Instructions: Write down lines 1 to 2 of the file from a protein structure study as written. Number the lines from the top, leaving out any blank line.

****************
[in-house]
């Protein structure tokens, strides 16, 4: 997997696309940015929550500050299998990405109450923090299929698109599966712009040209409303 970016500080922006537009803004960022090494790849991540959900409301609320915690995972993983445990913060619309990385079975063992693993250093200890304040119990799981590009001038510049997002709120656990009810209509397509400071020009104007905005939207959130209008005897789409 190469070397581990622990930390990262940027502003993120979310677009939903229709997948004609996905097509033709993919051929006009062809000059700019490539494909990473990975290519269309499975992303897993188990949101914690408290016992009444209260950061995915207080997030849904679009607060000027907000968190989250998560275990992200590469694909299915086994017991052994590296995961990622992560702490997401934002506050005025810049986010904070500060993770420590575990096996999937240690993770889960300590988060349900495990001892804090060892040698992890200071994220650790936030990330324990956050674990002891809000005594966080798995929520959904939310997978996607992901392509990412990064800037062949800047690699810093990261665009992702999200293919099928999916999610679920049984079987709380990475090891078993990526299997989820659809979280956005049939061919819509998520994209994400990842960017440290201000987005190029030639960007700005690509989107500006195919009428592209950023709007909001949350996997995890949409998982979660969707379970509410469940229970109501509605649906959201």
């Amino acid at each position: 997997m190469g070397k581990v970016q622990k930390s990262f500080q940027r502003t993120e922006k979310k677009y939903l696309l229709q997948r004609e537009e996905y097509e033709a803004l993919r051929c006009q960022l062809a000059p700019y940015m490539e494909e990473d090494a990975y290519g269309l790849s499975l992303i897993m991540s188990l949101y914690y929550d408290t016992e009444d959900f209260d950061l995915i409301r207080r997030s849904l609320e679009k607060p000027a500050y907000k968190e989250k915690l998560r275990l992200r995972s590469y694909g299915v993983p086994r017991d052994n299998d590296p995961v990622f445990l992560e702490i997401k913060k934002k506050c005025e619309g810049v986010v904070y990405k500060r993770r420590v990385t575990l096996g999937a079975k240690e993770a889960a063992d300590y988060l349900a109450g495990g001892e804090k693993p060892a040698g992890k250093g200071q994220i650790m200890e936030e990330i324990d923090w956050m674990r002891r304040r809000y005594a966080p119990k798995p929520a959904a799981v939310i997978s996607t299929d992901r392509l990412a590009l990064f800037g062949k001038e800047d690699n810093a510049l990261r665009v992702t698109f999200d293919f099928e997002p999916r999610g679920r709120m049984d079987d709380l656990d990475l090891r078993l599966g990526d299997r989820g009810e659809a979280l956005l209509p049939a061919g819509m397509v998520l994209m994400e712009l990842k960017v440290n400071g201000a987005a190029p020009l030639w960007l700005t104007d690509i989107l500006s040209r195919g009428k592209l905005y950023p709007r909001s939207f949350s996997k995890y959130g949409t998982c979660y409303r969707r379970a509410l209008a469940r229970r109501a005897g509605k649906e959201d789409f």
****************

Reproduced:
[in-house]
């Protein structure tokens, strides 16, 4: 997997696309940015929550500050299998990405109450923090299929698109599966712009040209409303 970016500080922006537009803004960022090494790849991540959900409301609320915690995972993983445990913060619309990385079975063992693993250093200890304040119990799981590009001038510049997002709120656990009810209509397509400071020009104007905005939207959130209008005897789409 190469070397581990622990930390990262940027502003993120979310677009939903229709997948004609996905097509033709993919051929006009062809000059700019490539494909990473990975290519269309499975992303897993188990949101914690408290016992009444209260950061995915207080997030849904679009607060000027907000968190989250998560275990992200590469694909299915086994017991052994590296995961990622992560702490997401934002506050005025810049986010904070500060993770420590575990096996999937240690993770889960300590988060349900495990001892804090060892040698992890200071994220650790936030990330324990956050674990002891809000005594966080798995929520959904939310997978996607992901392509990412990064800037062949800047690699810093990261665009992702999200293919099928999916999610679920049984079987709380990475090891078993990526299997989820659809979280956005049939061919819509998520994209994400990842960017440290201000987005190029030639960007700005690509989107500006195919009428592209950023709007909001949350996997995890949409998982979660969707379970509410469940229970109501509605649906959201």